When I consider the profoundness of parenthood I often recall a statement I heard somewhere along the way:  “There are only two lasting bequests we can leave our children—one is roots, the other, wings.” It seems to me that the “roots” are the foundations that are laid by the parents for the child when the child is young. Strong roots for the child involve a strong marriage relationship for the two parents. (The “wings” describe the child’s abilities to “fly into adulthood.” The process of “launching into adulthood” will be explored in Part Four of this series.)
With few exceptions the presence of a child will add stress to any marriage relationship. Obviously, an infant or a young child requires tremendous attention and total assistance, meaning that there is much less time and energy left to spend on oneself or on one’s spouse. Thus, the marriage relationship must be in good shape before embarking on a parenting journey. “Good” does not mean perfect, but the marriage needs to be healthy and strong, able to withstand the predictable stresses of parenting. The best thing a husband and wife can do to prepare themselves to be a Pro-parent is to develop their marriage into a strong, healthy relationship! That process requires both time and effort. Clearly, couples need to postpone having children for several years to allow themselves adequate time to “become a couple” and to “mature the marriage.” Anything short of that timeline is an invitation for trouble. Children can test the best of marriages, so an immature or undeveloped marriage is in big trouble from the start.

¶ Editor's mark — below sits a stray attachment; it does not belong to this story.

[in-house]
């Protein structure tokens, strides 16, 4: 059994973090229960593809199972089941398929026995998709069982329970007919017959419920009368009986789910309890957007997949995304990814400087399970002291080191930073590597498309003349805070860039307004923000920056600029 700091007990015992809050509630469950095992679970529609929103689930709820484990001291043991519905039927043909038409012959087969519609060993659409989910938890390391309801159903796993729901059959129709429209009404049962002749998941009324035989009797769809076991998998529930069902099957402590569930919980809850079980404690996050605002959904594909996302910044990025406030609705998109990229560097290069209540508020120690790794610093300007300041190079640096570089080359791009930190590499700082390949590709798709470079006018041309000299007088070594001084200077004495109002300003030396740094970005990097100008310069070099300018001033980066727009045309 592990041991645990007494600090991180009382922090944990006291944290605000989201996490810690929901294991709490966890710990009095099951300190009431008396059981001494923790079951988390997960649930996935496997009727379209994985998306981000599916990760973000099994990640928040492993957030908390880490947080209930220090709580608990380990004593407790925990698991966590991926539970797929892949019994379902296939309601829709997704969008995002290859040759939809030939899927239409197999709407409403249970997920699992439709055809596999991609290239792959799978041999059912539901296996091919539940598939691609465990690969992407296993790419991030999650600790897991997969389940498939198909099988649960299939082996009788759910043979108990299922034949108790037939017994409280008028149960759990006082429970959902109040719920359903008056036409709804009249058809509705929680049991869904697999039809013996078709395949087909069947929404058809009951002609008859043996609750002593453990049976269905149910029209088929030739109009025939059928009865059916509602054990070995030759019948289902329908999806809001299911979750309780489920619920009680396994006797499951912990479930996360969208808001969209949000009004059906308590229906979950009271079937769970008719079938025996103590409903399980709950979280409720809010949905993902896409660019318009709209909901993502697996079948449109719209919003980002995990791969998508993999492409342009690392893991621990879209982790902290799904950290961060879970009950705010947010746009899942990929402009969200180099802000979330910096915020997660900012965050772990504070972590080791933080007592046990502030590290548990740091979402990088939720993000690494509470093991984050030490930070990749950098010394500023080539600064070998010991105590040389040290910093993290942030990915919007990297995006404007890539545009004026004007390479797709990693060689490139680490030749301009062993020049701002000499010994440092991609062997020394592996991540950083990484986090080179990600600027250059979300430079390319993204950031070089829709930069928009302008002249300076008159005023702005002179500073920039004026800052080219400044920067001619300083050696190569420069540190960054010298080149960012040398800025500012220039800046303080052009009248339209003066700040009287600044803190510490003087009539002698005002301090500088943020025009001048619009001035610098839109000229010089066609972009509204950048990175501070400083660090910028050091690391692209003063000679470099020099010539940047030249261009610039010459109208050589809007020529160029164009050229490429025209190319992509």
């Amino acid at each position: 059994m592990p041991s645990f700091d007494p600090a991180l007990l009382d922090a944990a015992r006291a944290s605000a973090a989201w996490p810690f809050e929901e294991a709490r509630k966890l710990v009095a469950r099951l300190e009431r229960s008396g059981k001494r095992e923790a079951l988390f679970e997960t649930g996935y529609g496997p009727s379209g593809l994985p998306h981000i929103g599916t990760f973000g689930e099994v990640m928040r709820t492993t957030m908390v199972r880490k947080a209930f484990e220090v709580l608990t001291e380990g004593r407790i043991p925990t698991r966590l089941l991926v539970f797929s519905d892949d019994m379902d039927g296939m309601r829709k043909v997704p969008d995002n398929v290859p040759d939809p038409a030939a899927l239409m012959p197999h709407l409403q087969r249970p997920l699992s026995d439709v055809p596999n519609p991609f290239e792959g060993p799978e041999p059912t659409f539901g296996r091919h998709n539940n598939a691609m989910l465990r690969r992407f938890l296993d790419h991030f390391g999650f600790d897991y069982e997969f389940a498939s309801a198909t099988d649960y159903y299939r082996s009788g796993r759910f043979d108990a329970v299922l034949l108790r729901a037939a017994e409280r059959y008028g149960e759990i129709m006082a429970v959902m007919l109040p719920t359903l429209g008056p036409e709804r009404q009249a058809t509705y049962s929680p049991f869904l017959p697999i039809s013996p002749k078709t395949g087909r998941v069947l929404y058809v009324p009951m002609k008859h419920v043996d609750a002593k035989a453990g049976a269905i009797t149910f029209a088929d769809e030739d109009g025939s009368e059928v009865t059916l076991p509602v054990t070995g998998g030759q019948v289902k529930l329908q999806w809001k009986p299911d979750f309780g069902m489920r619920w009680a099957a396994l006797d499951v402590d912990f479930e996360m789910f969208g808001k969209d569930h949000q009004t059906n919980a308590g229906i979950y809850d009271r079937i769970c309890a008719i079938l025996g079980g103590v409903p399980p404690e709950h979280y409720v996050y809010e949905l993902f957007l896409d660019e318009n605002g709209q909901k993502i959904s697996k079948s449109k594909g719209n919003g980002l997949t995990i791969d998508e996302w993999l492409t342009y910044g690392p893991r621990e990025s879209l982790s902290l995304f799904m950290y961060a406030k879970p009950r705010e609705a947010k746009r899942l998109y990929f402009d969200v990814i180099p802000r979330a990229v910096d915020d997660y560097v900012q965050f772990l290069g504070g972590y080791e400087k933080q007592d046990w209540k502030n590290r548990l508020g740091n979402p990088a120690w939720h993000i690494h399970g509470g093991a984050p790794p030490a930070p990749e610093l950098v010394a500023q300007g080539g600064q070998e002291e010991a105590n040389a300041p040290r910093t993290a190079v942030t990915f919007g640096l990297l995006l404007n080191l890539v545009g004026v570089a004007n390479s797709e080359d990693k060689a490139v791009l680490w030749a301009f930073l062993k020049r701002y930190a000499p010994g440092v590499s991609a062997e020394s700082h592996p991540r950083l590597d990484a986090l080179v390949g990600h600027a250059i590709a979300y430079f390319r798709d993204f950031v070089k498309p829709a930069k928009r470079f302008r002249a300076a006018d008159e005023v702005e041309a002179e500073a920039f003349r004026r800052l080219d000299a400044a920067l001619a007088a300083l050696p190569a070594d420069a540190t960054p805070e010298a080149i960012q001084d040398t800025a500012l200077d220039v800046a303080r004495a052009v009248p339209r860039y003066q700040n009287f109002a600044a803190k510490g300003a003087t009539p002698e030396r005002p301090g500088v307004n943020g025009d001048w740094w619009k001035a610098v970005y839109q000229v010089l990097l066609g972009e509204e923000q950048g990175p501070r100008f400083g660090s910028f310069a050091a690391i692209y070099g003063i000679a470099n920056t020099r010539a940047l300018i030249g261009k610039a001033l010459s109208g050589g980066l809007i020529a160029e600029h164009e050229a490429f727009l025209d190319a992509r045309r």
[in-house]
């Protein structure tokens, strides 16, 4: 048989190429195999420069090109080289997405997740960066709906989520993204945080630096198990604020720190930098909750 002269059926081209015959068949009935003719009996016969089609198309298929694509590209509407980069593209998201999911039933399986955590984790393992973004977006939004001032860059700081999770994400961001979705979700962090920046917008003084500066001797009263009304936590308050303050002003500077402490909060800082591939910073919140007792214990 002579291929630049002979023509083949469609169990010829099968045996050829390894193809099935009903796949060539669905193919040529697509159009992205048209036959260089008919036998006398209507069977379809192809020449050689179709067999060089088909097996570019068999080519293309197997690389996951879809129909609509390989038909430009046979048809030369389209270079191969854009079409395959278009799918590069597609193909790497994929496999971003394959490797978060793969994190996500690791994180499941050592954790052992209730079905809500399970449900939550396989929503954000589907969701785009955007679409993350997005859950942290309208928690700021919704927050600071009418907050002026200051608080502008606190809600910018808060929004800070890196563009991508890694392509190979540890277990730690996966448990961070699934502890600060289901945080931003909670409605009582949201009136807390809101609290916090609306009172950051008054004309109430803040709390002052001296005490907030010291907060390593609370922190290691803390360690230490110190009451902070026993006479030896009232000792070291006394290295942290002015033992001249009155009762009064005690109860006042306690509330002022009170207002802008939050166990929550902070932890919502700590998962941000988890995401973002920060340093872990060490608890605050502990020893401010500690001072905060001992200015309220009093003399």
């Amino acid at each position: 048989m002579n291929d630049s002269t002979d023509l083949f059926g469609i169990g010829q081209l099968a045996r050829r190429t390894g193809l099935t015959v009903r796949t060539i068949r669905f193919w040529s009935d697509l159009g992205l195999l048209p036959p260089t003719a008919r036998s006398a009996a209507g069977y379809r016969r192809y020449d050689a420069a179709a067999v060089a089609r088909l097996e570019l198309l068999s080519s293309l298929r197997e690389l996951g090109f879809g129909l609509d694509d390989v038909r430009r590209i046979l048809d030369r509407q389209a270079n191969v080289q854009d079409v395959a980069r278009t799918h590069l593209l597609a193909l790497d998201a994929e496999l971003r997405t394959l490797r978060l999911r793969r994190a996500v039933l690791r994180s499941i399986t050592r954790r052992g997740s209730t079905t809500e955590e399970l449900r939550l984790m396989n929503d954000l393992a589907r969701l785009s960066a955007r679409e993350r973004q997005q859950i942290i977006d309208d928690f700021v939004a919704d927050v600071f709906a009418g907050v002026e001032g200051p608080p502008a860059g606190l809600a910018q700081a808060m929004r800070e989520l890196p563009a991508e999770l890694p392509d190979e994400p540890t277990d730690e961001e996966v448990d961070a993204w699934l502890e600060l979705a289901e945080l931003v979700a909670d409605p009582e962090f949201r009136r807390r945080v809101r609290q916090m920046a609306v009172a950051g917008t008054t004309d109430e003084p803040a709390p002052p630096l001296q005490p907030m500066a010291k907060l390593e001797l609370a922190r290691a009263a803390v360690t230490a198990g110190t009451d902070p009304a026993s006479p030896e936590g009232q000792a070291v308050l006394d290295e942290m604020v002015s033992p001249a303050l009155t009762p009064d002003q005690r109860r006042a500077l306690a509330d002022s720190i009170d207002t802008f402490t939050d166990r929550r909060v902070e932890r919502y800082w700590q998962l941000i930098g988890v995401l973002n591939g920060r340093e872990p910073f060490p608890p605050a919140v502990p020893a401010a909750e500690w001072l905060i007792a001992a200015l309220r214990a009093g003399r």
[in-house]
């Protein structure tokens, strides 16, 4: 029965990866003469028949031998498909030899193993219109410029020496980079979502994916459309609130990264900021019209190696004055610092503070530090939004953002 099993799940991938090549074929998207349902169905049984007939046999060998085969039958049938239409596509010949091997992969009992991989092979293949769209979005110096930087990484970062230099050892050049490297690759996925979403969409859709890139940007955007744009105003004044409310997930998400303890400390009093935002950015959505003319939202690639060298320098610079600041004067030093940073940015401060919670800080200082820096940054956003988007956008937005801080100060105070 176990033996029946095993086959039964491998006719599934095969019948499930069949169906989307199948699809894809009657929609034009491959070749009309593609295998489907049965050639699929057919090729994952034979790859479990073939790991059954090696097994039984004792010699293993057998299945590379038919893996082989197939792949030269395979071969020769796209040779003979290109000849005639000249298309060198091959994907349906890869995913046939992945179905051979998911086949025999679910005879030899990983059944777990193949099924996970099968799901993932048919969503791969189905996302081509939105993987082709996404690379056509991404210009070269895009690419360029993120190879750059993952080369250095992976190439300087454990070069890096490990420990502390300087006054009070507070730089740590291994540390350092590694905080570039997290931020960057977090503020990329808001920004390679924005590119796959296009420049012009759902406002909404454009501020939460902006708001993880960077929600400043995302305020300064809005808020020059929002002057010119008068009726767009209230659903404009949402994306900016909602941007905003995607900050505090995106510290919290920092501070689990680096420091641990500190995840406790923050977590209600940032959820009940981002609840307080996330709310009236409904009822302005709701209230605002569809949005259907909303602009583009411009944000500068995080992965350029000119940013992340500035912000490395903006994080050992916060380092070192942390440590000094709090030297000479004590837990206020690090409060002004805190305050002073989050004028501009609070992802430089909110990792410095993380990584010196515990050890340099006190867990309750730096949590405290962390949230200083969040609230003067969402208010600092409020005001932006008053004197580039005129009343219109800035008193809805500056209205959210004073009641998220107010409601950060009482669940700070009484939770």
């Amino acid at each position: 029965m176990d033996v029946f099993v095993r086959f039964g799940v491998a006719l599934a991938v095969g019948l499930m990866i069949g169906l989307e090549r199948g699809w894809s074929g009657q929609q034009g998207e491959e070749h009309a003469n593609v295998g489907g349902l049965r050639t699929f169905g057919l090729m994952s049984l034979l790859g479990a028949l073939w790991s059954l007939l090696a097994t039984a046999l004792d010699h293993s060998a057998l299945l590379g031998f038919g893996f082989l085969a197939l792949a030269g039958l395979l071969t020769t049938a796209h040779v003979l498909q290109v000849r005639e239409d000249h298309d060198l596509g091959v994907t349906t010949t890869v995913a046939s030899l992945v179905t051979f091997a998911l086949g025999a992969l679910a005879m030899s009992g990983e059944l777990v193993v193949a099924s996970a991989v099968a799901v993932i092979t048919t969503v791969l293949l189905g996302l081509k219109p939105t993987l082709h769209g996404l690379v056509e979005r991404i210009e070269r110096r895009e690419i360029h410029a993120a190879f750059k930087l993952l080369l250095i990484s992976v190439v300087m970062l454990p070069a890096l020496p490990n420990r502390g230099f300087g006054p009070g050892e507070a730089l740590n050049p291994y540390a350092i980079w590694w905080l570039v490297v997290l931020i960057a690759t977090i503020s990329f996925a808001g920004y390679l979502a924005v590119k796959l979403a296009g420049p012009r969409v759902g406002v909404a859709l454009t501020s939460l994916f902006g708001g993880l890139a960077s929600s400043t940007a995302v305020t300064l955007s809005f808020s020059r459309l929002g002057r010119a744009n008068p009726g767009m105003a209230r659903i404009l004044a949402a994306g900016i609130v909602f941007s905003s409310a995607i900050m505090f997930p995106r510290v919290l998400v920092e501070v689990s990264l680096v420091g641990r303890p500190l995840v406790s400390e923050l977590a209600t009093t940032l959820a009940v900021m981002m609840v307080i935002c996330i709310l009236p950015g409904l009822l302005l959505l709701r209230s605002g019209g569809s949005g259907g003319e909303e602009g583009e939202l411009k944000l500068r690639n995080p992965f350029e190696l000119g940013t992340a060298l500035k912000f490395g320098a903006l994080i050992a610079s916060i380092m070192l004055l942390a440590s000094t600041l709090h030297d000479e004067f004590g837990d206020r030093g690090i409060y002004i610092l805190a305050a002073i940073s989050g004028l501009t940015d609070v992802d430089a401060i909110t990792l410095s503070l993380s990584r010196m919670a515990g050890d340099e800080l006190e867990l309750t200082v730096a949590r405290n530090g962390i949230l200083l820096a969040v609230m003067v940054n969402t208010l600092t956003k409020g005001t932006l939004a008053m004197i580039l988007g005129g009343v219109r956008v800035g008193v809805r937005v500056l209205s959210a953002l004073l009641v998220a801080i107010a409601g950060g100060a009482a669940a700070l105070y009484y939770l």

No doubt you’ve heard someone say, “Our marriage is in real trouble, so we’re thinking about having a baby. Maybe a child will pull us all together.”  We regret that the person’s marriage has fallen apart, but the truth is clear:  a baby is not the glue needed to heal a broken relationship! In fact, in all likelihood a baby will only magnify the pre-existing problems and will hasten the total collapse of the marriage. At that point all three people lose. It is OUR responsibility as adults to develop a strong, healthy marriage BEFORE beginning our parenting journey. Once we’ve fulfilled that responsibility we can then welcome the baby into a strong, healthy family, and we’ll be able to provide the foundations (the “roots”) necessary for the child’s growth and development toward the ultimate launch into adulthood.
In summary, effective parenting requires solid foundations, and such foundations require the presence of a healthy marriage. If your marriage is indeed strong and healthy, your relationship may be prepared for the parenting journey. If not, then it is probably best to delay your parenting adventure until you get your “relationship house in order.”
Preparation about resources . . .
Successful parenting is indeed a challenge when adequate resources are available to us. The challenge becomes a nightmare, however, when we embark on our parenting journey without sufficient resources. Therefore, the wise couple will prepare carefully to insure the presence of basic resources. The word “resources” probably brings the issue of money to mind, and well it should! The financial cost of having and rearing one child (let alone several) continues to increase. Without wise financial planning a couple will dig for themselves a “debt hole” that will keep them in bondage for many years, perhaps throughout life.
Clearly, there are no guarantees about financial stability or security, especially in today’s turbulent economy. However, on the most basic level a couple needs to possess the skills and means of earning a consistent salary sufficient to sustain the two of them and the offspring they choose to produce. Having a child prior to the possession of those “skills and means” is an invitation to overwhelming stress. Preferably, the husband and wife will purposely achieve a strong level of financial stability “B.C.” (Before Conception). Unfortunately, many individuals (and couples) give birth to children without adequate means of financial support. Too often these new parents expect their families of origin or society in general (like government programs) to rescue them and take care of them. That lifestyle is inherently irresponsible and inexcusable. We must rise above such selfishness and bring children into this world only when we have the means to support them.